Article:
A traditional Iftar dinner was held breaking the fast of Ramadan on Saturday evening in Woodland.
But the dinner, while sparsely attended, acknowledged more than a simple recognition of a sacred day on the Islamic calendar. The gathering signified a month of purification of the heart, a renewed focus on family and community.
"It's a spiritual bootcamp," said Basim Elkarra, executive director of the Council on American-Islamic Relations based in Sacramento.
Sponsored by the Muslim community in Woodland and the Woodland Mosque, the dinner was a way for people in the community to come together and celebrate the glory of God in addition to recognizing and assisting the hungry and less fortunate.
Iftar dinners are held at sunset following a day of fasting. Ramadan itself celebrates the month God first revealed the Qu'ran to the Prophet Muhammad.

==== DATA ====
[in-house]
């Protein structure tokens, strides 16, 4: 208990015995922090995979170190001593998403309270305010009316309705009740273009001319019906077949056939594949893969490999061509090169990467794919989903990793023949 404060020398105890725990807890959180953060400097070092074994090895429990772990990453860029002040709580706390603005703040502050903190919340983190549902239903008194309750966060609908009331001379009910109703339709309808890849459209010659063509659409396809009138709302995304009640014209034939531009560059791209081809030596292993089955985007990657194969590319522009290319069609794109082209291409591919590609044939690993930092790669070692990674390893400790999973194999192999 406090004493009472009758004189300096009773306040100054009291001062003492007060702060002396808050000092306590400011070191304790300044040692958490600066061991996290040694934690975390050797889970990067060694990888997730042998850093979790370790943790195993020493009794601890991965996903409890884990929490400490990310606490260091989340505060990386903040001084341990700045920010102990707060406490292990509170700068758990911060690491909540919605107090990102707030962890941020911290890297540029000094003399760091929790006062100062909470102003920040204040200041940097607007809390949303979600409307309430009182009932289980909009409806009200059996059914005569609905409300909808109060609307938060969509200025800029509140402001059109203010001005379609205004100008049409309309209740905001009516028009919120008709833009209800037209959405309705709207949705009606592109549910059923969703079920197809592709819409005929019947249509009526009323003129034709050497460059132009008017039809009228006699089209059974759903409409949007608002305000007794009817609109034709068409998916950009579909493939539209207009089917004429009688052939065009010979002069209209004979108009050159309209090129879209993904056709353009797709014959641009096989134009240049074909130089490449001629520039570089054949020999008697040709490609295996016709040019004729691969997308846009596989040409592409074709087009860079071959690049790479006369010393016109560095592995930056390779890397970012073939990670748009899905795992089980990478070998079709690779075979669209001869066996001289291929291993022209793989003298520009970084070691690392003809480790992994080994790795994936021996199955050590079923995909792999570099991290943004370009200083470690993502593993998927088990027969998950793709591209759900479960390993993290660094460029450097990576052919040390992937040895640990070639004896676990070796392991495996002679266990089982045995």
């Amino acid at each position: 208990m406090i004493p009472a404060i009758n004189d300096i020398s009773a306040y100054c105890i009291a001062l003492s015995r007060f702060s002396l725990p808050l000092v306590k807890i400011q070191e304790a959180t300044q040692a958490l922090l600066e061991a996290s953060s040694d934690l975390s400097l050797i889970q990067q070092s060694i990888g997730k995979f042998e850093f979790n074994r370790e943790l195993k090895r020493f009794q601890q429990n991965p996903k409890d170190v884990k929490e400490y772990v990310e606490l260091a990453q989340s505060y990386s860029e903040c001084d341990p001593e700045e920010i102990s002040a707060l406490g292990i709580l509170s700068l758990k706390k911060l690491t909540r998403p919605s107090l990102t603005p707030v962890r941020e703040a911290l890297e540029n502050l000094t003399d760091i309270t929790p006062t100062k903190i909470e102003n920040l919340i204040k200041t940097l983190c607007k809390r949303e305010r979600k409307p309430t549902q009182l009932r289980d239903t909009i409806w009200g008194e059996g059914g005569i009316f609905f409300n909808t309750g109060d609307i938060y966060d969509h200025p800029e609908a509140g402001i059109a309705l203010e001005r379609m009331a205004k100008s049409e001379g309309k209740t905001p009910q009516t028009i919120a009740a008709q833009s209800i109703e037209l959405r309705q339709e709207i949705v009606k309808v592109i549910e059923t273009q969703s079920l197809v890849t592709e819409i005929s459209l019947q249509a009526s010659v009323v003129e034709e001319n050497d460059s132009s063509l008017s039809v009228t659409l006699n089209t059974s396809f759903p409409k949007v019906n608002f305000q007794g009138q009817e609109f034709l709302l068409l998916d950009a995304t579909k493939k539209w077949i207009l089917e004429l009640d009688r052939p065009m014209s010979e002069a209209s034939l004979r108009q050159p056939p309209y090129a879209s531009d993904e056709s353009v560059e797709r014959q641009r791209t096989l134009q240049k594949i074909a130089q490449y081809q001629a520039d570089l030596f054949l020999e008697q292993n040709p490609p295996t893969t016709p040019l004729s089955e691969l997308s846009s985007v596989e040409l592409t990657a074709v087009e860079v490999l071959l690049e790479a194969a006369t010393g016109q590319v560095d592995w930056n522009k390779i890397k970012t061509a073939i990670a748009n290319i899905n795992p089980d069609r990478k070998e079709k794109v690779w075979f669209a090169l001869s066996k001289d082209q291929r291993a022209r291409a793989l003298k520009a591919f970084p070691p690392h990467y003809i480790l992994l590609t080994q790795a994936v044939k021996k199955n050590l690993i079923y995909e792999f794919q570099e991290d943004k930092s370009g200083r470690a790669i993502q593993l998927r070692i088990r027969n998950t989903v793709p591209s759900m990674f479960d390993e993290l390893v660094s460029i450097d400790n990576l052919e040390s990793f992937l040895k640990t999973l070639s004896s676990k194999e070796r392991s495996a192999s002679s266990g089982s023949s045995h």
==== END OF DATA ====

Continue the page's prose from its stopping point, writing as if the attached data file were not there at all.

At sunset, Muslims break their fast momentarily to eat dates, grapes and other light foods before being called to prayer. After prayers, the fast is fully broken with a full meal.
Mariko Yamada, chairwoman of the Yolo County Board of Supervisors, welcomed those attending the ceremony at the Erwin Meier Building in downtown Woodland, noting the celebration was an opportunity to understand one another.
Yamada also said she spent the day fasting, but noted there was a difference between fasting and being hungry. "Not having anything to eat and not eating are two different things," she said. (MORE)